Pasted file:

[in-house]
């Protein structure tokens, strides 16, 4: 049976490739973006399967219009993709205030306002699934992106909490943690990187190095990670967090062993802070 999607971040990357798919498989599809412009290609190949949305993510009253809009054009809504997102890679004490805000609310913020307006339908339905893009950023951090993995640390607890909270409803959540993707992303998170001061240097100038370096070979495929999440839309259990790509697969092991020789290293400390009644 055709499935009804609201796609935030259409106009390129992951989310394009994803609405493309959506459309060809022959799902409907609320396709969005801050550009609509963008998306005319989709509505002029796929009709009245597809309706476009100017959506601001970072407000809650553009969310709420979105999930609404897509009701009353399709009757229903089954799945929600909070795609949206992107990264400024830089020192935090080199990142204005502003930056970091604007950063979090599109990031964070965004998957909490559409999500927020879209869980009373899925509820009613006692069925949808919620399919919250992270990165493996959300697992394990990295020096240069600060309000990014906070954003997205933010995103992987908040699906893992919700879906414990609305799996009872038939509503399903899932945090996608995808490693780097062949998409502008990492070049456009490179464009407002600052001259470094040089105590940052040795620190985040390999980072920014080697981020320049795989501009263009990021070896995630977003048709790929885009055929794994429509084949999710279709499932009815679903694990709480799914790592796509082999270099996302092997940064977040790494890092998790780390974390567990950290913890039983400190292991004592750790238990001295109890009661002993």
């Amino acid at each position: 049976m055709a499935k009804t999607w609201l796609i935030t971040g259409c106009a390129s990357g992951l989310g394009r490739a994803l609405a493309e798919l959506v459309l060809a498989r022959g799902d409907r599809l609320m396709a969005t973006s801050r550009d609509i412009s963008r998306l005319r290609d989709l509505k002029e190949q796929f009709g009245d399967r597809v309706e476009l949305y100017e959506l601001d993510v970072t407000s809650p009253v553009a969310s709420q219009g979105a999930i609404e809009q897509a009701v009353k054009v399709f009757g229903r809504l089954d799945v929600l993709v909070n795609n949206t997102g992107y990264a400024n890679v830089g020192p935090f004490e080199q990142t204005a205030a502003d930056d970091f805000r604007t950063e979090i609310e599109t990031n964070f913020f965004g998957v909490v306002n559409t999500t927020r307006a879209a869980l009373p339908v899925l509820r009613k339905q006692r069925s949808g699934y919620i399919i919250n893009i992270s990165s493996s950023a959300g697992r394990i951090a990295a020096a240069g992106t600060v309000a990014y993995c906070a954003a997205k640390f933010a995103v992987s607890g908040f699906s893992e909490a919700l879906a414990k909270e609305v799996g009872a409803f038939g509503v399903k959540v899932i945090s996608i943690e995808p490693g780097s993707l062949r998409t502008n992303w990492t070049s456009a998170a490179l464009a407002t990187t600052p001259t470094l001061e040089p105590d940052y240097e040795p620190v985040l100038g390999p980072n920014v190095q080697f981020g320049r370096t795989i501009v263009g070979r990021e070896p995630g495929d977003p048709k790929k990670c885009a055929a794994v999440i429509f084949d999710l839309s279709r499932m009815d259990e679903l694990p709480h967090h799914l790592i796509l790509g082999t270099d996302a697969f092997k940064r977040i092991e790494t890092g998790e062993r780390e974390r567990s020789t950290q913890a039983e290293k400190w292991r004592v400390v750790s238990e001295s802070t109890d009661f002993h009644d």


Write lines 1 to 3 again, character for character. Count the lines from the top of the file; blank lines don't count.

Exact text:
[in-house]
């Protein structure tokens, strides 16, 4: 049976490739973006399967219009993709205030306002699934992106909490943690990187190095990670967090062993802070 999607971040990357798919498989599809412009290609190949949305993510009253809009054009809504997102890679004490805000609310913020307006339908339905893009950023951090993995640390607890909270409803959540993707992303998170001061240097100038370096070979495929999440839309259990790509697969092991020789290293400390009644 055709499935009804609201796609935030259409106009390129992951989310394009994803609405493309959506459309060809022959799902409907609320396709969005801050550009609509963008998306005319989709509505002029796929009709009245597809309706476009100017959506601001970072407000809650553009969310709420979105999930609404897509009701009353399709009757229903089954799945929600909070795609949206992107990264400024830089020192935090080199990142204005502003930056970091604007950063979090599109990031964070965004998957909490559409999500927020879209869980009373899925509820009613006692069925949808919620399919919250992270990165493996959300697992394990990295020096240069600060309000990014906070954003997205933010995103992987908040699906893992919700879906414990609305799996009872038939509503399903899932945090996608995808490693780097062949998409502008990492070049456009490179464009407002600052001259470094040089105590940052040795620190985040390999980072920014080697981020320049795989501009263009990021070896995630977003048709790929885009055929794994429509084949999710279709499932009815679903694990709480799914790592796509082999270099996302092997940064977040790494890092998790780390974390567990950290913890039983400190292991004592750790238990001295109890009661002993």
């Amino acid at each position: 049976m055709a499935k009804t999607w609201l796609i935030t971040g259409c106009a390129s990357g992951l989310g394009r490739a994803l609405a493309e798919l959506v459309l060809a498989r022959g799902d409907r599809l609320m396709a969005t973006s801050r550009d609509i412009s963008r998306l005319r290609d989709l509505k002029e190949q796929f009709g009245d399967r597809v309706e476009l949305y100017e959506l601001d993510v970072t407000s809650p009253v553009a969310s709420q219009g979105a999930i609404e809009q897509a009701v009353k054009v399709f009757g229903r809504l089954d799945v929600l993709v909070n795609n949206t997102g992107y990264a400024n890679v830089g020192p935090f004490e080199q990142t204005a205030a502003d930056d970091f805000r604007t950063e979090i609310e599109t990031n964070f913020f965004g998957v909490v306002n559409t999500t927020r307006a879209a869980l009373p339908v899925l509820r009613k339905q006692r069925s949808g699934y919620i399919i919250n893009i992270s990165s493996s950023a959300g697992r394990i951090a990295a020096a240069g992106t600060v309000a990014y993995c906070a954003a997205k640390f933010a995103v992987s607890g908040f699906s893992e909490a919700l879906a414990k909270e609305v799996g009872a409803f038939g509503v399903k959540v899932i945090s996608i943690e995808p490693g780097s993707l062949r998409t502008n992303w990492t070049s456009a998170a490179l464009a407002t990187t600052p001259t470094l001061e040089p105590d940052y240097e040795p620190v985040l100038g390999p980072n920014v190095q080697f981020g320049r370096t795989i501009v263009g070979r990021e070896p995630g495929d977003p048709k790929k990670c885009a055929a794994v999440i429509f084949d999710l839309s279709r499932m009815d259990e679903l694990p709480h967090h799914l790592i796509l790509g082999t270099d996302a697969f092997k940064r977040i092991e790494t890092g998790e062993r780390e974390r567990s020789t950290q913890a039983e290293k400190w292991r004592v400390v750790s238990e001295s802070t109890d009661f002993h009644d």